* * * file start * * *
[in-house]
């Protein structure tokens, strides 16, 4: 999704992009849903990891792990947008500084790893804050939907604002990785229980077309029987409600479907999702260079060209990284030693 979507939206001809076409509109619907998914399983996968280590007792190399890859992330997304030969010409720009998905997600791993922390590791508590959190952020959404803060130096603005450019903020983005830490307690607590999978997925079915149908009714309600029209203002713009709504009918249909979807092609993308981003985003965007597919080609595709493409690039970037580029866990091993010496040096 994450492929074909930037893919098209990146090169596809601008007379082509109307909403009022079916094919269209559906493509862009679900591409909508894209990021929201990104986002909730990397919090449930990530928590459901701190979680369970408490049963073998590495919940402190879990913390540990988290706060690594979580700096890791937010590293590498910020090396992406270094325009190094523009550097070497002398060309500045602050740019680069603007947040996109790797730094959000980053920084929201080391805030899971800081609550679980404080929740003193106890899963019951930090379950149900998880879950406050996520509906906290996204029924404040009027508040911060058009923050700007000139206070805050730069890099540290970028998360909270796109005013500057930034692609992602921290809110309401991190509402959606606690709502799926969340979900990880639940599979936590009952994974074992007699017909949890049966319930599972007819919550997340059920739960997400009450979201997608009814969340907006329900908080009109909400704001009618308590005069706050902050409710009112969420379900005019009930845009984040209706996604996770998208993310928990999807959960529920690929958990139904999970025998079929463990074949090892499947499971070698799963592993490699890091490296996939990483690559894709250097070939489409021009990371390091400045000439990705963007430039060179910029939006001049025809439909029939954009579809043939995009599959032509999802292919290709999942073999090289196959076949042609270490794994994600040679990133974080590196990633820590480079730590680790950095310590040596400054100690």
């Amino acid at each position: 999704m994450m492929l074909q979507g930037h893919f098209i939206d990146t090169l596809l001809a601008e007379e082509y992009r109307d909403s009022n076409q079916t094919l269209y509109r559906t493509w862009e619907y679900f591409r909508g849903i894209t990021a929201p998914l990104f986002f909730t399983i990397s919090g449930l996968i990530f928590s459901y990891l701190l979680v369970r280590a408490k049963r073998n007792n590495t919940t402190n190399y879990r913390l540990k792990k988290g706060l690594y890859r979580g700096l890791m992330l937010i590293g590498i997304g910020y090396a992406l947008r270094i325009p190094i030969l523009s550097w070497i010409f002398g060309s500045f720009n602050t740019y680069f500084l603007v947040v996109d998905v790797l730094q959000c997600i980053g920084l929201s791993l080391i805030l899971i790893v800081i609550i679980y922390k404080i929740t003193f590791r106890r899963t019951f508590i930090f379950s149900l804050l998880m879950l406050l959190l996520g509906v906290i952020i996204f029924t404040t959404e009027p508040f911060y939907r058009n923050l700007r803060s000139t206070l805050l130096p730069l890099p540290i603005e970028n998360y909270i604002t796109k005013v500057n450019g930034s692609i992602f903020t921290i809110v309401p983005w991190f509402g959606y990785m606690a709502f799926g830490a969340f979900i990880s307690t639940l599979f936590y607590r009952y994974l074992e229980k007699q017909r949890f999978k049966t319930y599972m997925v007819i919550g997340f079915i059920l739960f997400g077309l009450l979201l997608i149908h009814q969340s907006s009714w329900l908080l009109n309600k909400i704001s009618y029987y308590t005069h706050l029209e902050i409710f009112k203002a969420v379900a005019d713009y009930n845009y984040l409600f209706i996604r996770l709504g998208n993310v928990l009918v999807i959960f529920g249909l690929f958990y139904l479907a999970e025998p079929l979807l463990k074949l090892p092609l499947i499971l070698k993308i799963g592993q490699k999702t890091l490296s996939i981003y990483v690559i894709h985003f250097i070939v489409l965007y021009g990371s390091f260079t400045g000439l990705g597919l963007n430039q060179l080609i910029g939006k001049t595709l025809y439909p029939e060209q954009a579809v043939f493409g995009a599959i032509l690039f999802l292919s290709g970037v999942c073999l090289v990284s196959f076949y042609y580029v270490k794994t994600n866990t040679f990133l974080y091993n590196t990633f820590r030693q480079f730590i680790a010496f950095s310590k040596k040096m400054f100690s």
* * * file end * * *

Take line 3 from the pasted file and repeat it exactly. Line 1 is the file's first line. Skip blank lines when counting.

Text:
């Amino acid at each position: 999704m994450m492929l074909q979507g930037h893919f098209i939206d990146t090169l596809l001809a601008e007379e082509y992009r109307d909403s009022n076409q079916t094919l269209y509109r559906t493509w862009e619907y679900f591409r909508g849903i894209t990021a929201p998914l990104f986002f909730t399983i990397s919090g449930l996968i990530f928590s459901y990891l701190l979680v369970r280590a408490k049963r073998n007792n590495t919940t402190n190399y879990r913390l540990k792990k988290g706060l690594y890859r979580g700096l890791m992330l937010i590293g590498i997304g910020y090396a992406l947008r270094i325009p190094i030969l523009s550097w070497i010409f002398g060309s500045f720009n602050t740019y680069f500084l603007v947040v996109d998905v790797l730094q959000c997600i980053g920084l929201s791993l080391i805030l899971i790893v800081i609550i679980y922390k404080i929740t003193f590791r106890r899963t019951f508590i930090f379950s149900l804050l998880m879950l406050l959190l996520g509906v906290i952020i996204f029924t404040t959404e009027p508040f911060y939907r058009n923050l700007r803060s000139t206070l805050l130096p730069l890099p540290i603005e970028n998360y909270i604002t796109k005013v500057n450019g930034s692609i992602f903020t921290i809110v309401p983005w991190f509402g959606y990785m606690a709502f799926g830490a969340f979900i990880s307690t639940l599979f936590y607590r009952y994974l074992e229980k007699q017909r949890f999978k049966t319930y599972m997925v007819i919550g997340f079915i059920l739960f997400g077309l009450l979201l997608i149908h009814q969340s907006s009714w329900l908080l009109n309600k909400i704001s009618y029987y308590t005069h706050l029209e902050i409710f009112k203002a969420v379900a005019d713009y009930n845009y984040l409600f209706i996604r996770l709504g998208n993310v928990l009918v999807i959960f529920g249909l690929f958990y139904l479907a999970e025998p079929l979807l463990k074949l090892p092609l499947i499971l070698k993308i799963g592993q490699k999702t890091l490296s996939i981003y990483v690559i894709h985003f250097i070939v489409l965007y021009g990371s390091f260079t400045g000439l990705g597919l963007n430039q060179l080609i910029g939006k001049t595709l025809y439909p029939e060209q954009a579809v043939f493409g995009a599959i032509l690039f999802l292919s290709g970037v999942c073999l090289v990284s196959f076949y042609y580029v270490k794994t994600n866990t040679f990133l974080y091993n590196t990633f820590r030693q480079f730590i680790a010496f950095s310590k040596k040096m400054f100690s």